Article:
Indonesia's forestry minister has accused Hollywood legend Harrison Ford of subjecting him to a rude interview on climate change that left him "shocked", an official said Tuesday.
The "Indiana Jones" and "Star Wars" actor, who is making part of an environmental documentary in Indonesia, attacked the minister with questions during the encounter on Monday, said presidential advisor Andi Arief.
The advisor accused Ford and his crew of "harassing state institutions" and said the 71-year-old could even be deported -- although he was due to leave Indonesia later Tuesday anyway.
Forestry Minister Zulkifli Hasan told reporters that he had been angered by Ford's approach during the interview in the capital Jakarta.
"His emotions were running very high," the minister was quoted as saying by the state-run Antara news agency.
"I understand the American man just came here to see Tesso Nilo (a national park on Sumatra island) and wanted violators to be caught the same day."
The minister added he was not given the chance to explain the challenges of catching people who break the law in Indonesia's sprawling rainforests, where illegal logging is rampant.
"I was only given the opportunity to say one or two sentences during the interview," he said.
Arief said the minister thought there would have been some time to discuss the interview before it began.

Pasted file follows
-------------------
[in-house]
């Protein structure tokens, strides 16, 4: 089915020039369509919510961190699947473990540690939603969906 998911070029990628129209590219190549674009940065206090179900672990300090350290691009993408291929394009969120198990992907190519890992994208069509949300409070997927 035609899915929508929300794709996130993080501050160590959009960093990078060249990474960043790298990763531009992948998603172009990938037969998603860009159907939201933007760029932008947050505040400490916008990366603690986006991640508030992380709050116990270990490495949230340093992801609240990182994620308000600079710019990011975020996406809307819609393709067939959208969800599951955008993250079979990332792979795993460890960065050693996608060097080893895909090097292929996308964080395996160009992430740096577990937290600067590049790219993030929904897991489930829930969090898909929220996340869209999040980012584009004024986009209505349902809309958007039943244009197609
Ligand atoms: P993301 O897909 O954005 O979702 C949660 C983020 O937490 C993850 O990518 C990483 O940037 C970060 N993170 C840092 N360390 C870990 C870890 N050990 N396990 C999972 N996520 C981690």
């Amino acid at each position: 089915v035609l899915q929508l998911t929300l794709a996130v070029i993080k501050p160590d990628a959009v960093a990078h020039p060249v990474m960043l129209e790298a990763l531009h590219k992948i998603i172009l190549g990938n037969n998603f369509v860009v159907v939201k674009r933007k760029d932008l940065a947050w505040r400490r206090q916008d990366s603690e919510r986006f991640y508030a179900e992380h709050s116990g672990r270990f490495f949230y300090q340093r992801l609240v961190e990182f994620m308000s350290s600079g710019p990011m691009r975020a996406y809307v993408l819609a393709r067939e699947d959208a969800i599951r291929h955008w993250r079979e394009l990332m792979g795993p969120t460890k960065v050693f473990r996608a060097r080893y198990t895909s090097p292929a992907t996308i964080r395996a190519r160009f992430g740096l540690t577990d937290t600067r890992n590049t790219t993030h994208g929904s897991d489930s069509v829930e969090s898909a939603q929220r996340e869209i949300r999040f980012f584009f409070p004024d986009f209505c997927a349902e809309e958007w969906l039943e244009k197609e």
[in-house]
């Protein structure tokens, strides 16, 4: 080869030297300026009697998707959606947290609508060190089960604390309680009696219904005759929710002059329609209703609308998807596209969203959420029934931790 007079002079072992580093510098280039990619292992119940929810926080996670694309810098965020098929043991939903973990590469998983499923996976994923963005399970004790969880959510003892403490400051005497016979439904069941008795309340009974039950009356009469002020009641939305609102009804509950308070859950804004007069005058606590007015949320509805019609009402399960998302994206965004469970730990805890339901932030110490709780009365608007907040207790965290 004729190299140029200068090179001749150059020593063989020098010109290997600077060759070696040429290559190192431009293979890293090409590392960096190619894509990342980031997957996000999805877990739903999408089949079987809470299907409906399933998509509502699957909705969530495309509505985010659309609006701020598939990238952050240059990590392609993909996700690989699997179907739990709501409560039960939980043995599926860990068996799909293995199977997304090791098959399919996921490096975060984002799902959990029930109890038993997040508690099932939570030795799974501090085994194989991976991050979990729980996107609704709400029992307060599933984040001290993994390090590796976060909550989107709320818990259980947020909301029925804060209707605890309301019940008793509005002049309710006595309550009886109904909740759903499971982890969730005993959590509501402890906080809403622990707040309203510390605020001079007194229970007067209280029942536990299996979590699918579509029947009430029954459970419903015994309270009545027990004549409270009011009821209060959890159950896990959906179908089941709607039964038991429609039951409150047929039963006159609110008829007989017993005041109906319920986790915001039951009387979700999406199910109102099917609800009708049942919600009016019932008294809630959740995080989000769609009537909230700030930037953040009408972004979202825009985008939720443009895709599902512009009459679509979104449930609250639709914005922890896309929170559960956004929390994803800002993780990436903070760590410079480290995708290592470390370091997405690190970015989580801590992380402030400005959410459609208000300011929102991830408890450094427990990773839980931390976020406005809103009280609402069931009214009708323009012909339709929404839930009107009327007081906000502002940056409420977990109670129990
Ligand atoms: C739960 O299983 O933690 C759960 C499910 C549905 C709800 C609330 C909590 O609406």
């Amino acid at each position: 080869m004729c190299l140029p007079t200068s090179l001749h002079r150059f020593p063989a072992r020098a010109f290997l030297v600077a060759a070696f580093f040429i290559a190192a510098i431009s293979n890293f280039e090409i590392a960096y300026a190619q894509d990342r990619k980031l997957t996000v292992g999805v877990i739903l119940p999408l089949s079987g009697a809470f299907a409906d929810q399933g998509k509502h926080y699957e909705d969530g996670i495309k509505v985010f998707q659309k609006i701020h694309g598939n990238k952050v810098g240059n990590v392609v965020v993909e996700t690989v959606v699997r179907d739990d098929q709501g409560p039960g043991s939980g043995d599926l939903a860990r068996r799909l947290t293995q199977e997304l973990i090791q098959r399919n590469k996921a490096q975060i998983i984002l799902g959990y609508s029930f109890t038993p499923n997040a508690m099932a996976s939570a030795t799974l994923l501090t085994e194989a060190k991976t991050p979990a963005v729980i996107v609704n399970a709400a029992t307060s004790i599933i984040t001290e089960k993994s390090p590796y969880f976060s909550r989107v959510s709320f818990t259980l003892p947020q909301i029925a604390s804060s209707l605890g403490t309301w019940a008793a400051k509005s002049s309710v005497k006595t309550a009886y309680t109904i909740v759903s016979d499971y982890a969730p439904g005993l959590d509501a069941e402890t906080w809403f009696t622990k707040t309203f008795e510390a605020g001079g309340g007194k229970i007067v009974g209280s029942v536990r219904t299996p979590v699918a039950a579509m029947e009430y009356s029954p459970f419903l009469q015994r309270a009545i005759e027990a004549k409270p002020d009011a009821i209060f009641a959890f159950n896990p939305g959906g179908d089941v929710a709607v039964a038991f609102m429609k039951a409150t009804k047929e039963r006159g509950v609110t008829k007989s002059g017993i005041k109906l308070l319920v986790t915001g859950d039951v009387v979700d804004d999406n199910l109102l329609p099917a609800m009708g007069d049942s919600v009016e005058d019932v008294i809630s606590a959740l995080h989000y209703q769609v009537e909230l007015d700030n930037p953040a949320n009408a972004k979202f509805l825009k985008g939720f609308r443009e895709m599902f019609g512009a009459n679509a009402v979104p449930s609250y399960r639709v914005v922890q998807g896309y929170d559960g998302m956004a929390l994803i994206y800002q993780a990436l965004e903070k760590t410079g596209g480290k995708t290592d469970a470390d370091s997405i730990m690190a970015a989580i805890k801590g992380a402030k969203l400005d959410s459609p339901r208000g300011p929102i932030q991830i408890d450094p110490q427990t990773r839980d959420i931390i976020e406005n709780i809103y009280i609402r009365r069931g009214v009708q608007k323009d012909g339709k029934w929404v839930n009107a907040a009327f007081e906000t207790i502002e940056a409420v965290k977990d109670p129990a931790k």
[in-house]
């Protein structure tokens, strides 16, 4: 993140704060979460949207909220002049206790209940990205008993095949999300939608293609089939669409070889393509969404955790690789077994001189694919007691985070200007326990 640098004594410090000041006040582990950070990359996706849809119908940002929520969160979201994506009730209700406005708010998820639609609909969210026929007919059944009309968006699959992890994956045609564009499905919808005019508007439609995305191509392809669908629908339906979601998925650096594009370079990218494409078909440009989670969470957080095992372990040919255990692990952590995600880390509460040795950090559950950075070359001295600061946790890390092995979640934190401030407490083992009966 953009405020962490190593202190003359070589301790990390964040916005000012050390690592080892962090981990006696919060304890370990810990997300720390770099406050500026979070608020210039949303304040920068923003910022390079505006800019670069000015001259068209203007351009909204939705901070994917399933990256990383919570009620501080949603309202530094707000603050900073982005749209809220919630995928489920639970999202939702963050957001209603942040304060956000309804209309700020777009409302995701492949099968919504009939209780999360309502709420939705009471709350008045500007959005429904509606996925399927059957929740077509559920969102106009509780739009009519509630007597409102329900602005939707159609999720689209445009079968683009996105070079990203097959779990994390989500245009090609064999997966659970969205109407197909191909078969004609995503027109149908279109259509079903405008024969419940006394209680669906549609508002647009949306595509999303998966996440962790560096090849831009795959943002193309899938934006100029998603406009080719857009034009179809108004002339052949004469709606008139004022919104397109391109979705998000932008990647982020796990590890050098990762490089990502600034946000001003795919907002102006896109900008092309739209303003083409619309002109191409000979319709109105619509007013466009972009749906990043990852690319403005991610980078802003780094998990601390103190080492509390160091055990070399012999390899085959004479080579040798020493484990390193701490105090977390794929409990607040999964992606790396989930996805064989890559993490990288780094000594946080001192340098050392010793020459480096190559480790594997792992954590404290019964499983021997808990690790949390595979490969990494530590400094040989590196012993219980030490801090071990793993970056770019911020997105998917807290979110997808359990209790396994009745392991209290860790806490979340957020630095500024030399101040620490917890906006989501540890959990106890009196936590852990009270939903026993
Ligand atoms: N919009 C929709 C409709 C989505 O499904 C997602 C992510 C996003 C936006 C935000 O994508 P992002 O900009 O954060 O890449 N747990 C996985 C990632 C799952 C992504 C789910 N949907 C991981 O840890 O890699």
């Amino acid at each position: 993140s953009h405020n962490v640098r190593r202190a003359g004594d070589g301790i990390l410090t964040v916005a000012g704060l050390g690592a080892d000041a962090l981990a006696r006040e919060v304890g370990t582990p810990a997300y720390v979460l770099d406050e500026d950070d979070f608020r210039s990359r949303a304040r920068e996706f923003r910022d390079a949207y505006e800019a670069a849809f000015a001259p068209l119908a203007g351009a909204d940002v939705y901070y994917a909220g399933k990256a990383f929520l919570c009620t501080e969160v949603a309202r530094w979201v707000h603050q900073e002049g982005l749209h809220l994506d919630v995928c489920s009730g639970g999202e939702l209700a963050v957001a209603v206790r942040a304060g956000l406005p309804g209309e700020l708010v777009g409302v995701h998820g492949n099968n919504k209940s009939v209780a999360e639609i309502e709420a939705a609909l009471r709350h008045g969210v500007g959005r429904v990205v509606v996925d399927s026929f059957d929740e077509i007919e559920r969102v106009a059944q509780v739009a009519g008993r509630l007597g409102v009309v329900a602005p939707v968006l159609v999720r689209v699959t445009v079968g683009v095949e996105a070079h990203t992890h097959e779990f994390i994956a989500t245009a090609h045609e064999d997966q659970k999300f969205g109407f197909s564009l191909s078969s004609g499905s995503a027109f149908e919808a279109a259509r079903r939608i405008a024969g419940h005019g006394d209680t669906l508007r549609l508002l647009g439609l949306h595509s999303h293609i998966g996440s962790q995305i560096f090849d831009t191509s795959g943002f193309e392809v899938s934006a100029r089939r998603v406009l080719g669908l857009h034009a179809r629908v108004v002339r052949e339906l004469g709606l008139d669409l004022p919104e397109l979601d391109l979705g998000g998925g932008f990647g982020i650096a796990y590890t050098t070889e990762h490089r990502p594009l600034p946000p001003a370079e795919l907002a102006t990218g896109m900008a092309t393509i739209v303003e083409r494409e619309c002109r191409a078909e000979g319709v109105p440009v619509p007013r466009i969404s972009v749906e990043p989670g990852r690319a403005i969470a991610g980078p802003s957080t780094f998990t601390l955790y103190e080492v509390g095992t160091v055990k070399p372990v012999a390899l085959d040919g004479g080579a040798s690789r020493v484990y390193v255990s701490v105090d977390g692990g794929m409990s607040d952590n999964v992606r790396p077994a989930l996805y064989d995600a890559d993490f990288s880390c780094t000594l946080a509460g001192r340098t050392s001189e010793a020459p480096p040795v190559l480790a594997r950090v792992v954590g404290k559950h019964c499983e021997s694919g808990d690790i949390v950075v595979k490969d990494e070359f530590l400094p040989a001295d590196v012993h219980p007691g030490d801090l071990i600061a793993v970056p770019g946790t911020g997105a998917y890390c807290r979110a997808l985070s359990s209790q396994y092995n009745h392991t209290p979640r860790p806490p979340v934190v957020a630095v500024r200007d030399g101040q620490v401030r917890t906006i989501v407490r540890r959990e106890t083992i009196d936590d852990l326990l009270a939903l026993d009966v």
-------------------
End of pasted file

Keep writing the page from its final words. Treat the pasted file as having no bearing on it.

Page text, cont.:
But in the event he was "shocked that as soon as his (Ford's) crew came in, they started filming and interviewing him... and attacking him with questions".
"There's no privilege for him although he is a great a actor," he said. "His crew and those who were helping him in Indonesia must be questioned to find out their motives for harassing a state institution."
"If necessary, we will deport him," he added.
Ford, who has supported numerous environmental causes in recent years, has travelled to several places in Indonesia to make part of a series on climate change called "Years of Living Dangerously" for US television network Showtime.
He also met with President Susilo Bambang Yudhoyono on Tuesday.
As Southeast Asia's largest economy grows rapidly, swathes of biodiverse forests across the archipelago of 17,000 islands have been cleared to make way for paper and palm oil plantations, as well as for mining and agriculture.